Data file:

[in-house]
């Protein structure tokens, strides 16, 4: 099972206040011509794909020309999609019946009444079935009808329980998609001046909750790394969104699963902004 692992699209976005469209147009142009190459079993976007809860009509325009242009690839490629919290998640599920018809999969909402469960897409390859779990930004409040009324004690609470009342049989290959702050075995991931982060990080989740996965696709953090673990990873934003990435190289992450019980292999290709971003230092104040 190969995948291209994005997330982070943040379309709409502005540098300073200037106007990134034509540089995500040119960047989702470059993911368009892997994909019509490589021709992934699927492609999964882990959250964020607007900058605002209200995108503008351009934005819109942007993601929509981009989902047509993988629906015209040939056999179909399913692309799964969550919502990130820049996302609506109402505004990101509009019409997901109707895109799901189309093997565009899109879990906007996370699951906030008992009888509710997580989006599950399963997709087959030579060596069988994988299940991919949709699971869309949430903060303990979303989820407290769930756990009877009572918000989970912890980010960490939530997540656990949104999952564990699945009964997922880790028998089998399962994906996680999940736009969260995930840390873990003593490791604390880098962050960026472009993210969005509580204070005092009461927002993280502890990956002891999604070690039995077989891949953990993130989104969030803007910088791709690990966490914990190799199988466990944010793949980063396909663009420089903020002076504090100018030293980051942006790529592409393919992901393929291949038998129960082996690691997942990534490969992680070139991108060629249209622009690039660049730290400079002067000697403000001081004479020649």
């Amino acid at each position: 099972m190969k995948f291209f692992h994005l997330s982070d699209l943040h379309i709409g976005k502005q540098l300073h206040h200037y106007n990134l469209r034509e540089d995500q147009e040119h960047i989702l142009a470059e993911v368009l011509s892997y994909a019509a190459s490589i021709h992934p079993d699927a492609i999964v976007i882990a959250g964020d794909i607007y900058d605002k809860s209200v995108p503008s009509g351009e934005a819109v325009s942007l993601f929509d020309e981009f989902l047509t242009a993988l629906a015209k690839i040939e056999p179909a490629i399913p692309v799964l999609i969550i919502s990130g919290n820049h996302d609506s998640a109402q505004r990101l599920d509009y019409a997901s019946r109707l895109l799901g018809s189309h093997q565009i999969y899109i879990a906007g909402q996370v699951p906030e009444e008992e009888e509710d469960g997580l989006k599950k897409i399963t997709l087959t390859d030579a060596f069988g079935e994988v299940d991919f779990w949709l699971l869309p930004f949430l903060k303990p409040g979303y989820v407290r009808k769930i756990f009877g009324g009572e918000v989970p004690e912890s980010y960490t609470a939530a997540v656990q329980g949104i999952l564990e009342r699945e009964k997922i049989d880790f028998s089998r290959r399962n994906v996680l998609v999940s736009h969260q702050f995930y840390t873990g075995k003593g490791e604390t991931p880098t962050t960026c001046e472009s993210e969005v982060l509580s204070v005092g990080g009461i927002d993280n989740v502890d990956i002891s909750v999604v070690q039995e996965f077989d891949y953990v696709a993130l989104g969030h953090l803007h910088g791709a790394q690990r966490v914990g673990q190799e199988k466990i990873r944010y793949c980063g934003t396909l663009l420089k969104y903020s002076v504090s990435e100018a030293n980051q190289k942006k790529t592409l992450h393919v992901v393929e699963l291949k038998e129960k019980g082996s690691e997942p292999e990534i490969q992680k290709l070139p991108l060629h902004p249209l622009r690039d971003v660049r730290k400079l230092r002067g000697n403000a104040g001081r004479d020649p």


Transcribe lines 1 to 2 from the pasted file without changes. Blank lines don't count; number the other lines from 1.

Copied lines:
[in-house]
């Protein structure tokens, strides 16, 4: 099972206040011509794909020309999609019946009444079935009808329980998609001046909750790394969104699963902004 692992699209976005469209147009142009190459079993976007809860009509325009242009690839490629919290998640599920018809999969909402469960897409390859779990930004409040009324004690609470009342049989290959702050075995991931982060990080989740996965696709953090673990990873934003990435190289992450019980292999290709971003230092104040 190969995948291209994005997330982070943040379309709409502005540098300073200037106007990134034509540089995500040119960047989702470059993911368009892997994909019509490589021709992934699927492609999964882990959250964020607007900058605002209200995108503008351009934005819109942007993601929509981009989902047509993988629906015209040939056999179909399913692309799964969550919502990130820049996302609506109402505004990101509009019409997901109707895109799901189309093997565009899109879990906007996370699951906030008992009888509710997580989006599950399963997709087959030579060596069988994988299940991919949709699971869309949430903060303990979303989820407290769930756990009877009572918000989970912890980010960490939530997540656990949104999952564990699945009964997922880790028998089998399962994906996680999940736009969260995930840390873990003593490791604390880098962050960026472009993210969005509580204070005092009461927002993280502890990956002891999604070690039995077989891949953990993130989104969030803007910088791709690990966490914990190799199988466990944010793949980063396909663009420089903020002076504090100018030293980051942006790529592409393919992901393929291949038998129960082996690691997942990534490969992680070139991108060629249209622009690039660049730290400079002067000697403000001081004479020649």